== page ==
By  on October 27, 2010

“I had to kill one of the sisters.”

So spoke Alexander Vreeland, recently installed president and chief operating officer of the fine jewelry firm formerly known as Slane & Slane. The name of the company founded in 1997 by sisters Heath and Landon Slane has now been tightened to Slane. Though Vreeland was obviously joking about the reason for the change, he couldn’t be more serious about the company’s rebranding efforts.

He and Landon Slane hosted a press preview on Tuesday to introduce the changes. “[The name] was a mouthful,” explained Slane, who, with the Los Angeles-based Heath, remains co-chief executive officer and designer. “It’s a way of lightening and streamlining things.” She added that the abbreviated moniker is also a little less tricky on the tongue, and thus better suited to global expansion.

There are plenty of other streamlining measures undertaken by Vreeland, a childhood friend of Slane’s husband who also attends the same yoga studio as her. He hired an outside public relations firm, Linda Gaunt Communications (Gaunt was a former colleague at Giorgio Armani); cut down on what he calls “onesie” business orders (“We want to get away from one piece of this, one piece of that, to having larger runs”), and reevaluated the entire flow of business from orders to deliveries.

“We went through every single part of the operation — marketing, production, financial systems — and have gotten much more focused on who we are,” said Vreeland, adding that a redesign of the Web site will make its debut by yearend; they’re also adding a more efficient e-commerce component. Already, the homepage boasts a heart-shaped logo formed from two S’s, and a fresh marketing campaign, which revolves around an illustration by artist Kareem Iliya. It features a shadowy figure, drawn from arty watercolors, wearing a necklace from the upcoming Twin Links collection. “Our jewelry has such a romance to it,” noted Slane. “We felt this image really captured the emotional connection behind it.”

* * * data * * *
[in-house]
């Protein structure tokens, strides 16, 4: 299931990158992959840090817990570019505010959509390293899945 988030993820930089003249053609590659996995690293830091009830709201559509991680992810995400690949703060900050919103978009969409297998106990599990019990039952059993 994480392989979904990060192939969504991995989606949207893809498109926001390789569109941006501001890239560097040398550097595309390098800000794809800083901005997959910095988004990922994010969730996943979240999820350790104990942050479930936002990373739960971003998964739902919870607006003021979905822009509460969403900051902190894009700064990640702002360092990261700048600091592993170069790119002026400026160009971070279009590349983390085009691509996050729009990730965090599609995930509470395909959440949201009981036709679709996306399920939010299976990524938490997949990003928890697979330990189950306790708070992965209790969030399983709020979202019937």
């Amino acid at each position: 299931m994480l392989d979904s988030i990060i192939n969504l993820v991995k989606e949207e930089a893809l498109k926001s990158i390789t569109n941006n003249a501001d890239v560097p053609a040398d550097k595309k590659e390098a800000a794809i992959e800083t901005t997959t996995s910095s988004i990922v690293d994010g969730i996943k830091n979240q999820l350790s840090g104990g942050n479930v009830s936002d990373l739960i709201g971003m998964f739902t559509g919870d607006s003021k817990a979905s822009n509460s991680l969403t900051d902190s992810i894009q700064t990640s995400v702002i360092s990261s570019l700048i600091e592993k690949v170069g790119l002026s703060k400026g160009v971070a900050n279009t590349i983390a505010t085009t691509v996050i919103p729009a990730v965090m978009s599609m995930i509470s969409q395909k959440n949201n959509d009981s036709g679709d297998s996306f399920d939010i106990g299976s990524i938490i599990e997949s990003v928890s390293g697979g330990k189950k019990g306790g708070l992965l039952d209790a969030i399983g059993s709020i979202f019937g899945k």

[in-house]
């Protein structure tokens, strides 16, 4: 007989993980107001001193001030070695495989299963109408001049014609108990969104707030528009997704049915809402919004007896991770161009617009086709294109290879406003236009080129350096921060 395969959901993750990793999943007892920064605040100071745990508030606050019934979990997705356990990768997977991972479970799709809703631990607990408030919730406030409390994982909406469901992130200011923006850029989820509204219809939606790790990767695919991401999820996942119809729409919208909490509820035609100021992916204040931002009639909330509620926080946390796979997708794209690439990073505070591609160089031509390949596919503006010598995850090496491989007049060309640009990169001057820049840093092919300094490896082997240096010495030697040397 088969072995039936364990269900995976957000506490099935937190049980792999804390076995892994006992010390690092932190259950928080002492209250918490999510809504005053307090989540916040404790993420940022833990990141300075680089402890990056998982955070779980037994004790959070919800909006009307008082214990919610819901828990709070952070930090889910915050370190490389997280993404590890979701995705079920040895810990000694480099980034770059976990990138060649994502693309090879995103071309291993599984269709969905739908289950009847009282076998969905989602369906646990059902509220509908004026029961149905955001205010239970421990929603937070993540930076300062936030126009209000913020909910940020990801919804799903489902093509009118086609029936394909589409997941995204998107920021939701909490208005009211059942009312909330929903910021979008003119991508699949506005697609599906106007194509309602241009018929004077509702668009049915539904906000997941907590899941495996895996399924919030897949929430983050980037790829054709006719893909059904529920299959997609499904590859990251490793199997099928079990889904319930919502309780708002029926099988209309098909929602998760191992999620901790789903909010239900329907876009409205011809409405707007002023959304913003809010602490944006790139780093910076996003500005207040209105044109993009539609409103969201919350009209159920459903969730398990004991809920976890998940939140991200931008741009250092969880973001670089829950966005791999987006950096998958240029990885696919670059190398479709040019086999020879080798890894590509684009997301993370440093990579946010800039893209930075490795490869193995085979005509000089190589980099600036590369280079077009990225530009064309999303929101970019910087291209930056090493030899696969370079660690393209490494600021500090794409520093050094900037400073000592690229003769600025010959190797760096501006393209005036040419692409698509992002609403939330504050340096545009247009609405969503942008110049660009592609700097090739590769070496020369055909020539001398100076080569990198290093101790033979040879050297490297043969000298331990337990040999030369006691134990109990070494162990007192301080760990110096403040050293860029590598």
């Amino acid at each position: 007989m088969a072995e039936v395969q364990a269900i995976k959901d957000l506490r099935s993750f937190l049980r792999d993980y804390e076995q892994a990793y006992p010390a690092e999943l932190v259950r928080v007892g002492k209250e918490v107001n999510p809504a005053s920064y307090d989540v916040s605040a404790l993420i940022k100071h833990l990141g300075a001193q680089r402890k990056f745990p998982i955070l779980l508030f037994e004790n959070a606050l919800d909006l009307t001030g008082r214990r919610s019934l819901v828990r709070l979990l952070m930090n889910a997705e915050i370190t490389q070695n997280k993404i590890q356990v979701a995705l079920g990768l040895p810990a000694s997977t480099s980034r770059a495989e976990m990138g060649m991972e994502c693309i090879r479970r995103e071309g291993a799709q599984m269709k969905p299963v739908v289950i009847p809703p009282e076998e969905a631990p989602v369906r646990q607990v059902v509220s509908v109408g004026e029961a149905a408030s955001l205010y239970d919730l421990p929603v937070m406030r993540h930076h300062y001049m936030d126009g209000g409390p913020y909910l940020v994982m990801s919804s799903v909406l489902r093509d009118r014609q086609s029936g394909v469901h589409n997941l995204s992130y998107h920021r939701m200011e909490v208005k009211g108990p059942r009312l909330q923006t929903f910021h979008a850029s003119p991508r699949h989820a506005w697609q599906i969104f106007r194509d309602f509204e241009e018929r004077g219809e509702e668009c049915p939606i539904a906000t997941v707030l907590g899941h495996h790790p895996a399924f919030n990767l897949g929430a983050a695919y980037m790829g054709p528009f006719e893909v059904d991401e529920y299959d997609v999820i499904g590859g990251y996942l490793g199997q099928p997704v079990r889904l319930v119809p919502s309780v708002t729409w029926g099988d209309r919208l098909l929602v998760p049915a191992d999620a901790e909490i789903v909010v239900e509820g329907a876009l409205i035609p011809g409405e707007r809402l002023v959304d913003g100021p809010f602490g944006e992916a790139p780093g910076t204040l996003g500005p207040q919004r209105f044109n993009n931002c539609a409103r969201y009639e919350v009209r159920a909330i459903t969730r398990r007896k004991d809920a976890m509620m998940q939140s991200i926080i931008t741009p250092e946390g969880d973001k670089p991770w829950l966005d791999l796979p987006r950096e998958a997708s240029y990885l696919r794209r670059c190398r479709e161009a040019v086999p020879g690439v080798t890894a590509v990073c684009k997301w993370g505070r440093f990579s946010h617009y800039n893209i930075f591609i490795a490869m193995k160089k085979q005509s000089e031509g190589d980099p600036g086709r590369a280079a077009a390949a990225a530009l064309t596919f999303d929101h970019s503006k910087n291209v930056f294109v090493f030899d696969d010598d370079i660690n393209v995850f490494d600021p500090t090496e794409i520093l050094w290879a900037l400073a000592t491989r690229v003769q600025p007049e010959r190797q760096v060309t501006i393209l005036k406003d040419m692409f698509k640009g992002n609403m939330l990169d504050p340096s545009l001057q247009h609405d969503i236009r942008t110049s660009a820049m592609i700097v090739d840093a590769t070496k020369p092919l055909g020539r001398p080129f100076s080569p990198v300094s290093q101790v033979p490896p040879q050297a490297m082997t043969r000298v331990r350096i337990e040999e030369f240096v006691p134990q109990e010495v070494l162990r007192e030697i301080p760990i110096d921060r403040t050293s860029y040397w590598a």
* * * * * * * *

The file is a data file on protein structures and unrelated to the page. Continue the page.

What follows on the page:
The product range has gotten a similar once-over by Vreeland, although Slane is quick to emphasize that this is an evolution, not an overhaul, of offerings. Twin Links, for instance, skews more sleek and modern than before: thin chain links delicately looped into bracelets and necklaces.

Elsewhere, the sisters have introduced colored enamel work and wood. “I think that before, the company was a little too reactive to what was selling — ‘Let’s do more of that’ — and the pieces were too busy,” said Vreeland. “We’re focused on being clear about what this brand stands for: something we believe is really beautiful and has a special lightness and craftsmanship.”

Even the label’s signature Napoleonic bee motif, which comes inset into an octagon coin setting, is being reworked to appeal to a younger customer. “We’ve taken the bee off the coin and made it a little bigger,” said Slane. “It’s still our heritage, but interpreted in a different way. It looks sweet.

“Heath and I went through the wringer and got beaten up the last couple of years,” she acknowledged of the company’s travails through the recession. “Sometimes you’re working so closely on everything, you can’t see the forest for the trees. It takes [a pair of] fresh eyes like Alexander to come in and bring a new outlook.”

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